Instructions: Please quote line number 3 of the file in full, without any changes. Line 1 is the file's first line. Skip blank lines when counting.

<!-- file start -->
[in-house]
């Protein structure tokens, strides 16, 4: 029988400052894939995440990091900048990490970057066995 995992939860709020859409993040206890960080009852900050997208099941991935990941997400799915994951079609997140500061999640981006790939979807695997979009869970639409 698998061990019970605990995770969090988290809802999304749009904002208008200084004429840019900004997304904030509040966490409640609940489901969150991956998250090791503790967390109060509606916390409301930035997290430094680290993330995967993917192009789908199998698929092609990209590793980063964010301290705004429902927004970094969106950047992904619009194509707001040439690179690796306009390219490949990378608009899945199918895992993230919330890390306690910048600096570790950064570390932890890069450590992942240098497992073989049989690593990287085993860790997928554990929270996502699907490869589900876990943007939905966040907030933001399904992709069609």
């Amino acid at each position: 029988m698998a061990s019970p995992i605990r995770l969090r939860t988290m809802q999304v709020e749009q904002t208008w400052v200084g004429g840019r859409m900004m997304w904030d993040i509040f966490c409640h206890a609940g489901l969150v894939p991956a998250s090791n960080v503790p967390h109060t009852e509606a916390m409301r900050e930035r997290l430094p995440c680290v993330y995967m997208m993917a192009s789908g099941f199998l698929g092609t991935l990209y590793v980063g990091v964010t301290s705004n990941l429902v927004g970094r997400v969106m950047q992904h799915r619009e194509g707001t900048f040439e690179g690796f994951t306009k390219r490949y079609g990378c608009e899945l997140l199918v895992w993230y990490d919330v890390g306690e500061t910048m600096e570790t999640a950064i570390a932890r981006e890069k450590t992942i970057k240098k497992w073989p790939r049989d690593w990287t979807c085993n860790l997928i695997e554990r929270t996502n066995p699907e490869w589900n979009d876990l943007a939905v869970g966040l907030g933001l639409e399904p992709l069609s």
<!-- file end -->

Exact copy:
């Amino acid at each position: 029988m698998a061990s019970p995992i605990r995770l969090r939860t988290m809802q999304v709020e749009q904002t208008w400052v200084g004429g840019r859409m900004m997304w904030d993040i509040f966490c409640h206890a609940g489901l969150v894939p991956a998250s090791n960080v503790p967390h109060t009852e509606a916390m409301r900050e930035r997290l430094p995440c680290v993330y995967m997208m993917a192009s789908g099941f199998l698929g092609t991935l990209y590793v980063g990091v964010t301290s705004n990941l429902v927004g970094r997400v969106m950047q992904h799915r619009e194509g707001t900048f040439e690179g690796f994951t306009k390219r490949y079609g990378c608009e899945l997140l199918v895992w993230y990490d919330v890390g306690e500061t910048m600096e570790t999640a950064i570390a932890r981006e890069k450590t992942i970057k240098k497992w073989p790939r049989d690593w990287t979807c085993n860790l997928i695997e554990r929270t996502n066995p699907e490869w589900n979009d876990l943007a939905v869970g966040l907030g933001l639409e399904p992709l069609s």